You may not think questioning is an academic buzzword, but then again, you may not think - well, I don’t quite know how to end that sentence…
But questioning is huge in the academic world – HUGE. An entire theory and strategy goes into asking the correct questions of students so the teacher can increase student knowledge and understanding. I can’t just ask, “What’s the capital of Florida?” Actually, I can, but I should only ask that in the context of teaching a larger point. Plus, if I ask that, the class will just look at me blankly, because I teach newspaper, not social studies.
So Q is next in our A-Z blog challenge. Effective Questioning comes back to Benjamin Bloom, a man we teacher types both love and hate. Bloom’s Taxonomy is a way of classifying the questions that teachers ask students. Teachers should start with questions that build on the student’s knowledge, and then take those questions a step further to increase comprehension and help them apply the knowledge they’ve gained.
Bloom’s Taxonomy is pretty helpful for a teacher to evaluate on what level he or she is teaching. If all your questions start with “What is..?” then a teacher is only operating on the first level, knowledge. He or she then needs to ask more “how” or “why” questions to try and help students apply or analyze the facts they now know.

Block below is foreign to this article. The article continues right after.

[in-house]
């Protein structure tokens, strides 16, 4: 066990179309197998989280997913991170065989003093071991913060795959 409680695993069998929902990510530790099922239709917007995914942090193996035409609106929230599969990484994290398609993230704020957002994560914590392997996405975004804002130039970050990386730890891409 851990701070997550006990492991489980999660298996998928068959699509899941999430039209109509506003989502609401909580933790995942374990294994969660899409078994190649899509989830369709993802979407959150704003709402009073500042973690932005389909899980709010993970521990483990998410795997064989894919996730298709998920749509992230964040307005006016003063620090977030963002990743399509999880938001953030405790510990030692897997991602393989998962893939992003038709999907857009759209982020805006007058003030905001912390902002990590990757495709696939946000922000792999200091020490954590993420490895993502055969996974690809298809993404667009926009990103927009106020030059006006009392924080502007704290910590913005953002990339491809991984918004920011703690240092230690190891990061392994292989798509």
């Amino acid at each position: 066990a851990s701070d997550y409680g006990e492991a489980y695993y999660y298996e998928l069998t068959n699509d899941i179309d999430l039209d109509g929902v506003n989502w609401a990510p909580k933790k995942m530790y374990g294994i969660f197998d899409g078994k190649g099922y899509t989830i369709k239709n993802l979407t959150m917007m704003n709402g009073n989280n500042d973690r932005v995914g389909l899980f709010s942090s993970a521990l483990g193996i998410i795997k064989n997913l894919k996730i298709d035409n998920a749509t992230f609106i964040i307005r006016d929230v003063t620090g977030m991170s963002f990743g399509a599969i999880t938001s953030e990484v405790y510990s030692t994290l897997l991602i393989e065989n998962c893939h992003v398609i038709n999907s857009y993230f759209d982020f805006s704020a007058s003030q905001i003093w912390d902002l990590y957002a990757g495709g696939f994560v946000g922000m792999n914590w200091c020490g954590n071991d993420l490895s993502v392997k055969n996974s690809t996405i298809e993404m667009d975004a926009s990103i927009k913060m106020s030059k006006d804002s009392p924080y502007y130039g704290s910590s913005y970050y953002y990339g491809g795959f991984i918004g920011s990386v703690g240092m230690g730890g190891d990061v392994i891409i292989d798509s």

In an English class, you want to start with questions like, “What is Lennie worried about?” before moving on to “What details show that Lennie’s worried?” After that, you might move on to what inferences a student could draw from the passage, how a student thinks Lennie will deal with the situation (badly, you can be sure), and finally, what the student’s opinion is about how George handled everything.
Questioning in this way will hopefully show you what the students are learning and how they are analyzing the information. But Bloom’s Taxonomy isn’t just for educators, no sir. Believe it or not, students often use Bloom’s when asking questions of the teacher.
Knowledge – “What are we doing today? …Yeah, I know it’s on the board, but can you just tell me?”
Comprehension – “So, you said if we turn it in late, we don’t get any credit for it? Shouldn’t you just be glad we turned it in? …What do you mean, no?”
Application – “What’s going to happen if I don’t have it today, because I forgot it at home? I mean I did it, I just don’t have it with me.”
Analysis – “Why do I only get 50 percent credit when I did 100 percent of the work? What is each day worth? …I don’t remember what the syllabus said.”
Synthesis – “What would happen if I just tell you what I did, and then you tell me what grade you would have given me? …No really!”
Evaluation – “How can you say you won’t take it when you took Samir’s paper last week? …Well, I was sick too, but I came to school anyway. That’s why I didn’t turn it in, because I was sick. So can I please get full credit? …My mom’s going to be really mad at me.”